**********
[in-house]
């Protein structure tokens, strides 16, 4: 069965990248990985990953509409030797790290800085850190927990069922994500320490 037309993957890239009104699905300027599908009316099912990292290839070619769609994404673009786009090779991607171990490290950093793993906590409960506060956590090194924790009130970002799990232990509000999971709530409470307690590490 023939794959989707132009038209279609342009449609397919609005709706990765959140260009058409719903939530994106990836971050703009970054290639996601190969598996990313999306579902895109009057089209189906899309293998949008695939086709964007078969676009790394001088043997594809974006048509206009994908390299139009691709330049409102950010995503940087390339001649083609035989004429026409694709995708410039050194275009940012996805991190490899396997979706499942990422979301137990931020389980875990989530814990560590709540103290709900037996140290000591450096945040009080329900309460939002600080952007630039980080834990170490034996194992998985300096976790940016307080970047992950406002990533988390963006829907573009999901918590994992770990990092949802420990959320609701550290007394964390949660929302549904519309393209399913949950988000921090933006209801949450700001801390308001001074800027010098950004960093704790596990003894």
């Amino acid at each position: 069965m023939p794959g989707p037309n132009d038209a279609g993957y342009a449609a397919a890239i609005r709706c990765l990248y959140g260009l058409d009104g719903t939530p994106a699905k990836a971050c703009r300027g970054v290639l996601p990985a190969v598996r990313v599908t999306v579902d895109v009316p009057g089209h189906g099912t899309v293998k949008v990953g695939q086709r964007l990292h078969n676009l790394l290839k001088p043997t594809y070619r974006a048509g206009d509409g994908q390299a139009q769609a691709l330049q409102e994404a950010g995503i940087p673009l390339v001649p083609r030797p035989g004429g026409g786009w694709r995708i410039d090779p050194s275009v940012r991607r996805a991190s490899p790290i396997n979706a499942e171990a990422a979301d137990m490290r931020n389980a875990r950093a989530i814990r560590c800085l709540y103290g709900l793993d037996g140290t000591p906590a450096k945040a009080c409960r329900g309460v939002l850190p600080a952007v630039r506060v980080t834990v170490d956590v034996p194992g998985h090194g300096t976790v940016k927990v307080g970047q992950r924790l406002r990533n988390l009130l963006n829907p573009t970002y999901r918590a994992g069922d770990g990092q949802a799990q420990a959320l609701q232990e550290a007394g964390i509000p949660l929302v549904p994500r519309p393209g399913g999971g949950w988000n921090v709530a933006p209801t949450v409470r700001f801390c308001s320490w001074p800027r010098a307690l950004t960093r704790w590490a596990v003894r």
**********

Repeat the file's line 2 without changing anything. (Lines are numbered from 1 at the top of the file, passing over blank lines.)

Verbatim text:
């Protein structure tokens, strides 16, 4: 069965990248990985990953509409030797790290800085850190927990069922994500320490 037309993957890239009104699905300027599908009316099912990292290839070619769609994404673009786009090779991607171990490290950093793993906590409960506060956590090194924790009130970002799990232990509000999971709530409470307690590490 023939794959989707132009038209279609342009449609397919609005709706990765959140260009058409719903939530994106990836971050703009970054290639996601190969598996990313999306579902895109009057089209189906899309293998949008695939086709964007078969676009790394001088043997594809974006048509206009994908390299139009691709330049409102950010995503940087390339001649083609035989004429026409694709995708410039050194275009940012996805991190490899396997979706499942990422979301137990931020389980875990989530814990560590709540103290709900037996140290000591450096945040009080329900309460939002600080952007630039980080834990170490034996194992998985300096976790940016307080970047992950406002990533988390963006829907573009999901918590994992770990990092949802420990959320609701550290007394964390949660929302549904519309393209399913949950988000921090933006209801949450700001801390308001001074800027010098950004960093704790596990003894």